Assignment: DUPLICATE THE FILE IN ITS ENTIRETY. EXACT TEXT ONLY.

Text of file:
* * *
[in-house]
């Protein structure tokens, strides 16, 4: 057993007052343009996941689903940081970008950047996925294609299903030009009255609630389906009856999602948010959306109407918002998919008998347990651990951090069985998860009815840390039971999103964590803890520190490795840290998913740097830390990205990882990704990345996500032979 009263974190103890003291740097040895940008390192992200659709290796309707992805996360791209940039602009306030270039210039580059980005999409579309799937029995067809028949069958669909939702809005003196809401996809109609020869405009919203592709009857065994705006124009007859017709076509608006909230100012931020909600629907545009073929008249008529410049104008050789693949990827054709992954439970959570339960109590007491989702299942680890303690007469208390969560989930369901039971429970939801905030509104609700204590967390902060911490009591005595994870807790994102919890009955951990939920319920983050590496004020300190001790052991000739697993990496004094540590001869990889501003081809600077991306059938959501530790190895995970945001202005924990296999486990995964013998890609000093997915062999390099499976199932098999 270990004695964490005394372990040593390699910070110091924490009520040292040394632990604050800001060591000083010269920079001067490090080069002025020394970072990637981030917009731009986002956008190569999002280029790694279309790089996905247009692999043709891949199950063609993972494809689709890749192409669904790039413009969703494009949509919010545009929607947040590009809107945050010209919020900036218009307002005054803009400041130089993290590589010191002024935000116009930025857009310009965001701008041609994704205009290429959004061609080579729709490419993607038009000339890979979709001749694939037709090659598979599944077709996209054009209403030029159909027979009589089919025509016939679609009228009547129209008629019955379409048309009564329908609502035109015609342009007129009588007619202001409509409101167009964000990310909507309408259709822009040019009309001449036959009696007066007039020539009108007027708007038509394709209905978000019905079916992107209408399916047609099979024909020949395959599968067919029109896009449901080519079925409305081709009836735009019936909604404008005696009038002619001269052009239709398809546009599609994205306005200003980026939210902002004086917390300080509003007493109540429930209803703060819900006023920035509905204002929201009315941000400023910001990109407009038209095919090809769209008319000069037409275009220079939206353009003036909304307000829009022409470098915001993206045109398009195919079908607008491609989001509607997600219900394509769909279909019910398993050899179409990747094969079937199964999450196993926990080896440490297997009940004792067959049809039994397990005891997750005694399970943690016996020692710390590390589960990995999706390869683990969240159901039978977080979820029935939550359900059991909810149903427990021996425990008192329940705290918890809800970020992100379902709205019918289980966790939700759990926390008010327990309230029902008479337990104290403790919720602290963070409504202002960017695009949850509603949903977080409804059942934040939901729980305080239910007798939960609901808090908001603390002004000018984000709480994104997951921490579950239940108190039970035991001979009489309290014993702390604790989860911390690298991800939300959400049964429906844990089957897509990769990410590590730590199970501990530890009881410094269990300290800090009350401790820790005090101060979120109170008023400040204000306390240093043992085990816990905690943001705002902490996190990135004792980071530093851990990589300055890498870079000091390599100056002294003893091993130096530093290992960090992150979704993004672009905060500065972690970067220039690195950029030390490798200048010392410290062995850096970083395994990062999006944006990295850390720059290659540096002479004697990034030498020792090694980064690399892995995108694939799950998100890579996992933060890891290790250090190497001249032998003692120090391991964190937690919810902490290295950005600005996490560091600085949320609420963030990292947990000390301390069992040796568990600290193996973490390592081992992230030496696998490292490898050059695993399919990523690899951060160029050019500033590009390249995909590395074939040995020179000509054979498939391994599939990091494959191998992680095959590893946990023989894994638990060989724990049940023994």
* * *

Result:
[in-house]
């Protein structure tokens, strides 16, 4: 057993007052343009996941689903940081970008950047996925294609299903030009009255609630389906009856999602948010959306109407918002998919008998347990651990951090069985998860009815840390039971999103964590803890520190490795840290998913740097830390990205990882990704990345996500032979 009263974190103890003291740097040895940008390192992200659709290796309707992805996360791209940039602009306030270039210039580059980005999409579309799937029995067809028949069958669909939702809005003196809401996809109609020869405009919203592709009857065994705006124009007859017709076509608006909230100012931020909600629907545009073929008249008529410049104008050789693949990827054709992954439970959570339960109590007491989702299942680890303690007469208390969560989930369901039971429970939801905030509104609700204590967390902060911490009591005595994870807790994102919890009955951990939920319920983050590496004020300190001790052991000739697993990496004094540590001869990889501003081809600077991306059938959501530790190895995970945001202005924990296999486990995964013998890609000093997915062999390099499976199932098999 270990004695964490005394372990040593390699910070110091924490009520040292040394632990604050800001060591000083010269920079001067490090080069002025020394970072990637981030917009731009986002956008190569999002280029790694279309790089996905247009692999043709891949199950063609993972494809689709890749192409669904790039413009969703494009949509919010545009929607947040590009809107945050010209919020900036218009307002005054803009400041130089993290590589010191002024935000116009930025857009310009965001701008041609994704205009290429959004061609080579729709490419993607038009000339890979979709001749694939037709090659598979599944077709996209054009209403030029159909027979009589089919025509016939679609009228009547129209008629019955379409048309009564329908609502035109015609342009007129009588007619202001409509409101167009964000990310909507309408259709822009040019009309001449036959009696007066007039020539009108007027708007038509394709209905978000019905079916992107209408399916047609099979024909020949395959599968067919029109896009449901080519079925409305081709009836735009019936909604404008005696009038002619001269052009239709398809546009599609994205306005200003980026939210902002004086917390300080509003007493109540429930209803703060819900006023920035509905204002929201009315941000400023910001990109407009038209095919090809769209008319000069037409275009220079939206353009003036909304307000829009022409470098915001993206045109398009195919079908607008491609989001509607997600219900394509769909279909019910398993050899179409990747094969079937199964999450196993926990080896440490297997009940004792067959049809039994397990005891997750005694399970943690016996020692710390590390589960990995999706390869683990969240159901039978977080979820029935939550359900059991909810149903427990021996425990008192329940705290918890809800970020992100379902709205019918289980966790939700759990926390008010327990309230029902008479337990104290403790919720602290963070409504202002960017695009949850509603949903977080409804059942934040939901729980305080239910007798939960609901808090908001603390002004000018984000709480994104997951921490579950239940108190039970035991001979009489309290014993702390604790989860911390690298991800939300959400049964429906844990089957897509990769990410590590730590199970501990530890009881410094269990300290800090009350401790820790005090101060979120109170008023400040204000306390240093043992085990816990905690943001705002902490996190990135004792980071530093851990990589300055890498870079000091390599100056002294003893091993130096530093290992960090992150979704993004672009905060500065972690970067220039690195950029030390490798200048010392410290062995850096970083395994990062999006944006990295850390720059290659540096002479004697990034030498020792090694980064690399892995995108694939799950998100890579996992933060890891290790250090190497001249032998003692120090391991964190937690919810902490290295950005600005996490560091600085949320609420963030990292947990000390301390069992040796568990600290193996973490390592081992992230030496696998490292490898050059695993399919990523690899951060160029050019500033590009390249995909590395074939040995020179000509054979498939391994599939990091494959191998992680095959590893946990023989894994638990060989724990049940023994």